Though he had fo many difficulties to encounter, and fo little affiftance to furmount them, he has been able to obtain an exact knowledge of many modes of life, and many cafts of native difpofitions; to vary them with great multiplicity; to mark them by nice distinctions; and to fhew them in full view by proper combinations. In this part of his performances he had none to imitate, but has himfelf been imitated
by all fucceeding writers; and it may be doubted, whether from all his fucceffors more maxims of theoretical knowledge, or more rules of practical prudence, can be collected, than he alone has given to his country.
Nor was his attention confined to the actions of men; he was an exact furveyor of the inanimate world; his defcriptions have always fome peculiarities, gathered by contemplating things as they really exift. It may be obferved, that the oldest poets of many nations preserve their reputation, and that the following generations of wit, after a fhort celebrity, fink into oblivion. The first, whoever they be, must take their fentiments and defcriptions immediately from knowledge; the refemblance is therefore juft, their defcriptions are verified by every eye, and their fentiments acknowledged by every breaft. Those whom their fame invites to the fame ftudies, copy partly them, and partly nature, till the books of one age gain fuch authority, as to ftand in the place of nature to another, and imitation, always deviating a little, becomes at laft capricious and cafual. Shakespeare, whether life or nature be his fubject, fhews plainly, that he has feen with his own eyes; he gives the image, which he receives, not weakened or distortedby the intervention of any other mind; the ignorant feel his reprefentations to be juft, and the learned fee that they are compleat.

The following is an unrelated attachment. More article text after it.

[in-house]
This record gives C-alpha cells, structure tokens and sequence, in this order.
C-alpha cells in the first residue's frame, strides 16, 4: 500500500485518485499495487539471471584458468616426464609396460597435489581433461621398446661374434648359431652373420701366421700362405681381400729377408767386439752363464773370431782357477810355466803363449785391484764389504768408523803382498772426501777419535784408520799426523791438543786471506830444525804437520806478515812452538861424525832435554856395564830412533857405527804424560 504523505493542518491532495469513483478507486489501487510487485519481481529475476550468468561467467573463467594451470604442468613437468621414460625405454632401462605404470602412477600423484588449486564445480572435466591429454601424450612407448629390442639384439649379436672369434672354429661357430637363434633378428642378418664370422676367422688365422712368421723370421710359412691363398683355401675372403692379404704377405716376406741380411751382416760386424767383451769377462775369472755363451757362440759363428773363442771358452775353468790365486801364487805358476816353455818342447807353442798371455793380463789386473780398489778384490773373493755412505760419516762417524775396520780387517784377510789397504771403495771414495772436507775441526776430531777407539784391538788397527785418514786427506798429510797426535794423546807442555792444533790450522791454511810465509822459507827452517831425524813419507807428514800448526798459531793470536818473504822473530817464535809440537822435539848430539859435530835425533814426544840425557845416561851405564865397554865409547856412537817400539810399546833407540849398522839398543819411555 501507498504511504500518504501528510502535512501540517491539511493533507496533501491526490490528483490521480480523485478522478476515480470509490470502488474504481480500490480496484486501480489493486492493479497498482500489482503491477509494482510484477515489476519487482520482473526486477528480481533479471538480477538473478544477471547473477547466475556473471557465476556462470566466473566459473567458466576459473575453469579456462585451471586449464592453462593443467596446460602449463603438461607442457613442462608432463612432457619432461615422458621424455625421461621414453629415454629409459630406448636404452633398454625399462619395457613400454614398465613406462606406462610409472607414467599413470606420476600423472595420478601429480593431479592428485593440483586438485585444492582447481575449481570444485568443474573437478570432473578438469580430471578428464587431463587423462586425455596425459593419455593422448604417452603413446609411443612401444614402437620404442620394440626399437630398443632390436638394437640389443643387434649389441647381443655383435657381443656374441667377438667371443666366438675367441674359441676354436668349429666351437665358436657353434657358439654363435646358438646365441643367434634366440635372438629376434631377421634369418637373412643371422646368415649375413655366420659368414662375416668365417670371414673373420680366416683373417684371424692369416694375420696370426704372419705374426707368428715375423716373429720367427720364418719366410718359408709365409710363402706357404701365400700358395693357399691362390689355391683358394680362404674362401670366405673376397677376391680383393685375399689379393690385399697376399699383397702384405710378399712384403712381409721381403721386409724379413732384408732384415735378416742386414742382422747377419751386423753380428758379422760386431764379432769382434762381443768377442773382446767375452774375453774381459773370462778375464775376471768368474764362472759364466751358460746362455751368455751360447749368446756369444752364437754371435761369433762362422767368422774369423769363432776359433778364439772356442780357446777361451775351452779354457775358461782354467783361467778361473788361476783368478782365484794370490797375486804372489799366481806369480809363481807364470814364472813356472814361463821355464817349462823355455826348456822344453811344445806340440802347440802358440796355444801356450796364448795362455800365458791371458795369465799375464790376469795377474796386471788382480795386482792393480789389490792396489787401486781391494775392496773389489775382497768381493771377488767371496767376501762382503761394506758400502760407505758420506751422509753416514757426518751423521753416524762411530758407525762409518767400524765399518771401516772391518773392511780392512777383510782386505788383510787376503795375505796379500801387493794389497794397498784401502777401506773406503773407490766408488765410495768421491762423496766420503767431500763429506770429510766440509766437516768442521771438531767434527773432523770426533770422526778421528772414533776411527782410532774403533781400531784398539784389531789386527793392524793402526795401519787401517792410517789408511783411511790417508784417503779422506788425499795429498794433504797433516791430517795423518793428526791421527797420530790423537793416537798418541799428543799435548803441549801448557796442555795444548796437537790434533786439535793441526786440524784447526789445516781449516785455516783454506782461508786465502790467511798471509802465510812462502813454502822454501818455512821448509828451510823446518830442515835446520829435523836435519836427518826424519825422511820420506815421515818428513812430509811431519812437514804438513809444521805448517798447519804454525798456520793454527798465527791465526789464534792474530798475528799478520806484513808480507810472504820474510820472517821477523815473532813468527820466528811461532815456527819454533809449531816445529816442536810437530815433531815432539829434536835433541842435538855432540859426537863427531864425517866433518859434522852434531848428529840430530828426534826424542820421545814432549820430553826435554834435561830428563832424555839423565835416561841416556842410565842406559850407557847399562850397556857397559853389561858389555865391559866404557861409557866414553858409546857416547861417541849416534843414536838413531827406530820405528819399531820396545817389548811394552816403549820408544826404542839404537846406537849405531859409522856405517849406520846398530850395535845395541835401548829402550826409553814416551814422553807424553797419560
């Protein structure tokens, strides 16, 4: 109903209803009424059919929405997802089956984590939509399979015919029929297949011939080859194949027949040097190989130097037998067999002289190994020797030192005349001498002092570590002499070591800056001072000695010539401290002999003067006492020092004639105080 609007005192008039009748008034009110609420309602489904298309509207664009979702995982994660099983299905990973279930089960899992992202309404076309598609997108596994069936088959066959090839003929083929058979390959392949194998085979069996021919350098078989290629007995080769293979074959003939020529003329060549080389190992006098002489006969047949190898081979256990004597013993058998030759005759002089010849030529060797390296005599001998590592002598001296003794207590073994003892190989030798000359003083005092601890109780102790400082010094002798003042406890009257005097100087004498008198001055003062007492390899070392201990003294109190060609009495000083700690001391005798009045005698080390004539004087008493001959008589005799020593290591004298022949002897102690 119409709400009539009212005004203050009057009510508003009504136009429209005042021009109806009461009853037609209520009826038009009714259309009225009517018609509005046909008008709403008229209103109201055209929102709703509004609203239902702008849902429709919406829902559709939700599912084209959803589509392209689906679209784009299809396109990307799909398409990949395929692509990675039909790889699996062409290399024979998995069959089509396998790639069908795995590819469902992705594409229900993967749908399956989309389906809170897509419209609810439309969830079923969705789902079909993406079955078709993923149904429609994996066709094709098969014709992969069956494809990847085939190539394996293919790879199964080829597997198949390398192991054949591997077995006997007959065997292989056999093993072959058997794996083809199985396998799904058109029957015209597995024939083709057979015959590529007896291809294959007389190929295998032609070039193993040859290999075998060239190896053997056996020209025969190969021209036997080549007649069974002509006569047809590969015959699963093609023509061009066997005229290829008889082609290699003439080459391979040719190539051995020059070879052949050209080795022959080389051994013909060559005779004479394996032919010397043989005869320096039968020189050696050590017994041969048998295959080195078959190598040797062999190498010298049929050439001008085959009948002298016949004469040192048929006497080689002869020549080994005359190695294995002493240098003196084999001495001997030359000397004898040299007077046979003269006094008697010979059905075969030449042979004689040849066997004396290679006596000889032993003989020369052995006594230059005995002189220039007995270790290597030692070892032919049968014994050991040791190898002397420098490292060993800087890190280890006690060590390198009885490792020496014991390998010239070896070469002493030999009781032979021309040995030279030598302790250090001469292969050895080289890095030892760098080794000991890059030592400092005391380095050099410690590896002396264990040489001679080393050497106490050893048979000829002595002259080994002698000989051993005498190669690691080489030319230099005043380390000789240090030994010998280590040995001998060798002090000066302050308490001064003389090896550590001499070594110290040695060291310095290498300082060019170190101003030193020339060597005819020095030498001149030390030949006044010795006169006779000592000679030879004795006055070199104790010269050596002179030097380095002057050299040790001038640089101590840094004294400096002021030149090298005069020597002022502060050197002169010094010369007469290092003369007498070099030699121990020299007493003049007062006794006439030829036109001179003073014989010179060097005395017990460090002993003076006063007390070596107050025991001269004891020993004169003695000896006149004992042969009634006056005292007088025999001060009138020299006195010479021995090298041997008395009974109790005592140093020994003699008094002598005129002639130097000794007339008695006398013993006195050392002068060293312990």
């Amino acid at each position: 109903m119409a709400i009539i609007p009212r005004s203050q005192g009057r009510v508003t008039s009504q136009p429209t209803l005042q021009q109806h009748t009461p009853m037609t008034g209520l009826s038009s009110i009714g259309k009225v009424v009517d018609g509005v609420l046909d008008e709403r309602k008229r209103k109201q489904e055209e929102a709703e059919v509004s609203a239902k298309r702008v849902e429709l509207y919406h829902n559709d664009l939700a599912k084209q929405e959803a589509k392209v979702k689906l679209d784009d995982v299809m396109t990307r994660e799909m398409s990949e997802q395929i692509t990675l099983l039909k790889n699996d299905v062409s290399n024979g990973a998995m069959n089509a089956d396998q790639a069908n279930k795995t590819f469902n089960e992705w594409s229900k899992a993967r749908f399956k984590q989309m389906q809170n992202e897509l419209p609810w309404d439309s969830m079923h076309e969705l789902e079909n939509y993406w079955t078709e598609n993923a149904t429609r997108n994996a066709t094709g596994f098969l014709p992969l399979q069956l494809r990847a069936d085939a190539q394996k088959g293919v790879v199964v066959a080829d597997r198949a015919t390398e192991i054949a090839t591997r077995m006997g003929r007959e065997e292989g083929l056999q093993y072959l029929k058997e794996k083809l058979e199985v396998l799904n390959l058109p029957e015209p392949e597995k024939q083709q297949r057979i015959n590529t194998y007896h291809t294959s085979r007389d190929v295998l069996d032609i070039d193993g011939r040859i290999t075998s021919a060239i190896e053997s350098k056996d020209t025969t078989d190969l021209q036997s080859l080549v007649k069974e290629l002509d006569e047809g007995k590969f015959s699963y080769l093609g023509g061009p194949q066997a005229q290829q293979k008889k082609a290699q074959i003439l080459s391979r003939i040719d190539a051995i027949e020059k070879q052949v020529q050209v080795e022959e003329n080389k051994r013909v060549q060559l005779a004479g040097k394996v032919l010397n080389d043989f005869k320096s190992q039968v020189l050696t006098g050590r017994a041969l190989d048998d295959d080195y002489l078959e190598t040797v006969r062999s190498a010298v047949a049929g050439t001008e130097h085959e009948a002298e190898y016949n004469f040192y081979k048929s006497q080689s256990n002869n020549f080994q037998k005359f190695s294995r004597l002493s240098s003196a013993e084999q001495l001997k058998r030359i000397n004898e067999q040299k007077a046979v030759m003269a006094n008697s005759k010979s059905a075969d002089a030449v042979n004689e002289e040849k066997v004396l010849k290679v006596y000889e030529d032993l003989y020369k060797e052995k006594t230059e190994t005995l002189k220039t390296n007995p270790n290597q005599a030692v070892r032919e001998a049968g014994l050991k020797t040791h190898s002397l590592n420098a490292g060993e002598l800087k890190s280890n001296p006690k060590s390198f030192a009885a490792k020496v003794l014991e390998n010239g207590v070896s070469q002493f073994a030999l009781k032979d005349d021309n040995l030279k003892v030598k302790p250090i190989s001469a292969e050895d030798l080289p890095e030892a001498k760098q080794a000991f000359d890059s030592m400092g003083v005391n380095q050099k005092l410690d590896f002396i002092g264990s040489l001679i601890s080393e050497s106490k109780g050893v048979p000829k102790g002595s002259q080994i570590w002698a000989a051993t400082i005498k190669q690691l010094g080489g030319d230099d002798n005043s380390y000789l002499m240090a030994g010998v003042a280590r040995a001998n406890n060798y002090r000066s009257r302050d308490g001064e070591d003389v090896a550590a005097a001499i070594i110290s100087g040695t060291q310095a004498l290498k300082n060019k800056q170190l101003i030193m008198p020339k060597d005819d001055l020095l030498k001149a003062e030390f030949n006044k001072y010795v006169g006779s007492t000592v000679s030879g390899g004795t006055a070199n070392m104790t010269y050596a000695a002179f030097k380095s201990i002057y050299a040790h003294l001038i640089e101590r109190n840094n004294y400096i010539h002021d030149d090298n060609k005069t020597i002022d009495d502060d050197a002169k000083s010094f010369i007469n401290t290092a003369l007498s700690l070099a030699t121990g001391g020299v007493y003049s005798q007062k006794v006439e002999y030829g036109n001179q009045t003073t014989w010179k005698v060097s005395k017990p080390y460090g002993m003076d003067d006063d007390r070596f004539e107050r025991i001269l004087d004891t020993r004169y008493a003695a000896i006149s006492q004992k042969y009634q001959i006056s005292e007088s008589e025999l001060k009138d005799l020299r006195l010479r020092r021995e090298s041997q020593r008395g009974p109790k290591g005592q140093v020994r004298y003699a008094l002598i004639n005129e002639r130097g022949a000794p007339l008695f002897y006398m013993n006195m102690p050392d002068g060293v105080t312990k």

Perhaps it would not be eafy to find any authour, except Homer, who invented fo much as Shakespeare,
who fo much advanced the ftudies which he cultivated, or effused so much novelty upon his age or country. The form, the characters, the language, and the shows of the English drama are his. He feems, fays Dennis, to bave been the very original of our English tragical barmony, that is, the barmony of blank verse, diversified often by diffyllable and triffyllable terminations. For the diverfity diftinguishes it from heroick barmony, and by bringing it nearer to common ufe makes it more proper to gain attention, and more fit for action and dialogue. Such verfe we make when we are writing profe; we make fucb verfe in common converfation.
I know not whether this praife is rigorously juft. The diffyllable termination, which the critick rightly appropriates to the drama, is to be found, though, I think, not in Gorboduc which is confeffedly before our authour; yet in Hieronnymo, of which the date is not certain, but which there is reafon to believe at least as old as his earliest plays. This however is certain, that he is the first who taught either tragedy or comedy to please, there being no theatrical piece of any older writer, of which the name is known, except to antiquaries and collectors of books, which are fought because they are fcarce, and would not have been fcarce, had they been much efteemed.
To him we muft afcribe the praife, unless Spenfer may divide it with him, of having firft difcovered to how much smoothnefs and harmony the English language could be foftened. He has fpeeches, perhaps fometimes fcenes, which have all the delicacy of Rowe,